He trys to achieve an effective simplicity. No more no less. A quiet contemplation. A private moment.  

Kevin has just been selected for the John Moores 2012 painting prize.


Michele Pouncey (Print)

The pieces exhibited at Marbuae Art Gallery were influenced by a trip to India. The landscape, sacred geometry, vibrant colours and pattern are represented within the prints.

The graphic, almost static works are a very bold way to depict a landscape.

Michele handprints and dyes textiles for costume design for Tv and film and use these processes within her own personal work. Influences are taken from pattern repeat, printed textiles, historical costumes and graphic design. By keeping images simple yet precise she likes to translate a subject into an abstract piece of work.

A dedicated printmaker Michele has worked in all areas of printmaking including silkscreen, etching and relief printing.  She likes to use traditional methods and applying a contemporary twist. Of course in doing this the process itself becomes part of the work 

Michele graduated from MMU in 2004 with a 1st class BA (Hons) fine art in printmaking. Since then she has exhibited and sold work throughout the UK.

Michele has her own studio/company 'Flux' based in south Manchester (www.flux.uk.net) and she is also a member of rogue artists studios based in central Manchester.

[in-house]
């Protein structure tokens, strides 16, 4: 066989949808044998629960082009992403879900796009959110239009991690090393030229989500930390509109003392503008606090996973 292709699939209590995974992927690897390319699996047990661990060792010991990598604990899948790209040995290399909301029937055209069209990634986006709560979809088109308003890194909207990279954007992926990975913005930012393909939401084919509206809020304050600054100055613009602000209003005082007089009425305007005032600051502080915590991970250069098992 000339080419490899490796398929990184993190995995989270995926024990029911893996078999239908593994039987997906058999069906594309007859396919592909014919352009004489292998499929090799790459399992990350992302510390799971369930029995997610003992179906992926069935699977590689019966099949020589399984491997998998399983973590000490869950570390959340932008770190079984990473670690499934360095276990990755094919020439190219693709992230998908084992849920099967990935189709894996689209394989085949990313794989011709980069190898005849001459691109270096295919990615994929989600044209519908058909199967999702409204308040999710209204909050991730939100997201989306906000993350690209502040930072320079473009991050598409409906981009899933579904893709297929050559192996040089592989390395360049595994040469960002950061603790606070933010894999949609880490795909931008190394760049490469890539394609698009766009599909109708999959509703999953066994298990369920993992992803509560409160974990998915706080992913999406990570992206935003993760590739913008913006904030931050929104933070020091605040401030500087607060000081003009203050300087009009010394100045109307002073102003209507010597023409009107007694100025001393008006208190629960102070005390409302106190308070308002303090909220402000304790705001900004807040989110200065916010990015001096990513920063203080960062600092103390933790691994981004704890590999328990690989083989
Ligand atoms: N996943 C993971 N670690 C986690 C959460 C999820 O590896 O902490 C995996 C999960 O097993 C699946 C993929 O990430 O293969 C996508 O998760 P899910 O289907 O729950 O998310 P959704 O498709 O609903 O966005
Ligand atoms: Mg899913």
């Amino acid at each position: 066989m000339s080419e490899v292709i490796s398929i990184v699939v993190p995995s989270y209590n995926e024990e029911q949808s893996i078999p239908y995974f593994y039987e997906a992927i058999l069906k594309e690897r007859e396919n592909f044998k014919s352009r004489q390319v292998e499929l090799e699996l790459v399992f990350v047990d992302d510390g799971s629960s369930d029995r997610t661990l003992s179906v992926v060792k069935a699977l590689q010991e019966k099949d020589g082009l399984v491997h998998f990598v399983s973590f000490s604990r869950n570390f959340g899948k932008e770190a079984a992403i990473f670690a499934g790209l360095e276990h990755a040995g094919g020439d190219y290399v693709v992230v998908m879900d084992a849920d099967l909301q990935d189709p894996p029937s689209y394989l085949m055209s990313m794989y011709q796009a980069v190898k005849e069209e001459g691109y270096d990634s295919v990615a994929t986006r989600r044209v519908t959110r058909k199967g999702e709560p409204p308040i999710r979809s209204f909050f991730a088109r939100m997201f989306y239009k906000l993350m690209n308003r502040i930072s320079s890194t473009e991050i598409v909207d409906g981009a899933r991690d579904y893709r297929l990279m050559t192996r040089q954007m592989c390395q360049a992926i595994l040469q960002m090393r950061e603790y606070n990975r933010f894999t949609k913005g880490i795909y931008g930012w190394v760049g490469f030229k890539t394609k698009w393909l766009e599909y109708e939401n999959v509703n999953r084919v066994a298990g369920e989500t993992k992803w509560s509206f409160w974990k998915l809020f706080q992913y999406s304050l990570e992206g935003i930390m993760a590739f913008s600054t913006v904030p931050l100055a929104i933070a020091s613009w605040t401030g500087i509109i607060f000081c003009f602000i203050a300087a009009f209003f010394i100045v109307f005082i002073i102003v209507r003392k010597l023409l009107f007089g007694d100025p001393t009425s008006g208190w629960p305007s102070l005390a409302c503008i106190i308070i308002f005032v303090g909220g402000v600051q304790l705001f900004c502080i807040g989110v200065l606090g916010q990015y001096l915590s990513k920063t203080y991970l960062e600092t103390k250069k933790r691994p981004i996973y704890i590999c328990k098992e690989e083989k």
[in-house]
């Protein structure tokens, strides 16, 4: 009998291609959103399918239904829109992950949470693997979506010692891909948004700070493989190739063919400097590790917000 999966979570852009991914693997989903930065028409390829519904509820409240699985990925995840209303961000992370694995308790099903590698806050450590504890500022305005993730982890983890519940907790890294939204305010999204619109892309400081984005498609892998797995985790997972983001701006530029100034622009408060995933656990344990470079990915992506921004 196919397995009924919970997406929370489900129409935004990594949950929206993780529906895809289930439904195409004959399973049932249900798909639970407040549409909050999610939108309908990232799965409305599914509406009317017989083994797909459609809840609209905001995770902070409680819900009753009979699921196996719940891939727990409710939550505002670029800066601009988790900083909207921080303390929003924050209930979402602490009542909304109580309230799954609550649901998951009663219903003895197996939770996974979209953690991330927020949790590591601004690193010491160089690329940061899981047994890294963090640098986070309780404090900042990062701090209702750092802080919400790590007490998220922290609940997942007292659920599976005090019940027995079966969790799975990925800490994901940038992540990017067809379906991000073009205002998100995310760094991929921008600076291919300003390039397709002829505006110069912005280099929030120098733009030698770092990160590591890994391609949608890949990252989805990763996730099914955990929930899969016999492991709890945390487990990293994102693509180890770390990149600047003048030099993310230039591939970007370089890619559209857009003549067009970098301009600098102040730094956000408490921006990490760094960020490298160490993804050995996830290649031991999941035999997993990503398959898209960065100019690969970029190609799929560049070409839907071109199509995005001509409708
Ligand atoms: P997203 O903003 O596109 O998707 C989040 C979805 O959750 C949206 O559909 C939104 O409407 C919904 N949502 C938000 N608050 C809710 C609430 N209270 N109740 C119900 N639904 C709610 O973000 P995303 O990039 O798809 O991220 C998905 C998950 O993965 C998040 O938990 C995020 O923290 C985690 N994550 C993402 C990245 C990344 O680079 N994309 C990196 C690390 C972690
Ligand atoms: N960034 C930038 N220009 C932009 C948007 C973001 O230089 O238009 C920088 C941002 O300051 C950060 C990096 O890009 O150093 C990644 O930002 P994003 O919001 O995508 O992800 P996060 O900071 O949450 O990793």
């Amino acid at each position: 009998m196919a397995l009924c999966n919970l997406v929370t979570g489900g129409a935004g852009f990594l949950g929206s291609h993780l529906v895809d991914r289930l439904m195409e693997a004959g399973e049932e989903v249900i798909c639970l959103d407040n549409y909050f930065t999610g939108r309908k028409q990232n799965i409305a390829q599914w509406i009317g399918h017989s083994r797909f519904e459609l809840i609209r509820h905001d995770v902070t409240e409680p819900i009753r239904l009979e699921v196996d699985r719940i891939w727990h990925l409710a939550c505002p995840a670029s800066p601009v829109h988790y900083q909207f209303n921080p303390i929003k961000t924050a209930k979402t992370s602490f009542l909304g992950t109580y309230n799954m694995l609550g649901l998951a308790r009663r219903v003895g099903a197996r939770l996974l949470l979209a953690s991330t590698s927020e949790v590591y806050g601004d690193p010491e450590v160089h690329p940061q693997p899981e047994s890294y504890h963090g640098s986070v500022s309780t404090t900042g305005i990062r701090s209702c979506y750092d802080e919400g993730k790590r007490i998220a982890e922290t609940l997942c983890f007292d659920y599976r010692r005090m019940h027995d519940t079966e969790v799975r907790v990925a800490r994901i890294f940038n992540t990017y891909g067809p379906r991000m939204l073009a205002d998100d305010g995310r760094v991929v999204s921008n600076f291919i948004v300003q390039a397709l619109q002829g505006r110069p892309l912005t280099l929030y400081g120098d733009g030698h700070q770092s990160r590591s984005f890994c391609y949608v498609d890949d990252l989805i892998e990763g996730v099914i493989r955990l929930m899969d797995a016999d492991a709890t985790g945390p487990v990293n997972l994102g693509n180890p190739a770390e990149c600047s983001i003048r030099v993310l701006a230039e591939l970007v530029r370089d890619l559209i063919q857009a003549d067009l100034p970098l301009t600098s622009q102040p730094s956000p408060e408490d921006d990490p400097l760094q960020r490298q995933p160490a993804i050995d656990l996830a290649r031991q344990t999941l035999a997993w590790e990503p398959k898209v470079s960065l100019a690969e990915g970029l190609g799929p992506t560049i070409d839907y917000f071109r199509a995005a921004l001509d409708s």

Michele Pouncey | Silkscreen printing & Relief printing 


Adrian Pritchard (Pop, print & stitch)

 Adrian makes work that attempts to redefine our relationship with matter by using gravity, the very force that universally dictates form. By working with the tensions between friction and fluidity, the dynamic and the static, the imposed geometry of the support/venue and the inherent viscosity of commercial substances, Adrian explores the on-going visual aesthetic. Just as a research scientist sets up the parameters of an experiment, he sets up the ground upon which the interaction of self-regarding man and nature can take place, and the resulting work moves from matter to metaphor.

Adrian Pritchard captures motion in his paintings using practiced techniques such as pouring on a single point on a flat canvas before spinning to disperse the colours. The works are left to dry flat for several months. Some 'grow' thick layers of paint which can produce stalactite-like forms; others crack revealing sub-layers below.
These accompany kinetic art installations - a live work in progress during exhibition's. Viscous liquids are chosen for their symmetrical and entropic qualities - watching paint dry has never been so interesting.

Yasmin Ali British Architects Journal 2009 The Critics Choice August 2009

Artist Adrian Pritchard "Investigates the nature of Matter" via "Viscous Substances, entropy and symmetry". I think that means he pours, spins and throws paint at stuff and it LOOKS COOL. I'm in!

Lauren Laverne Top 5 Must see Grazia July 2009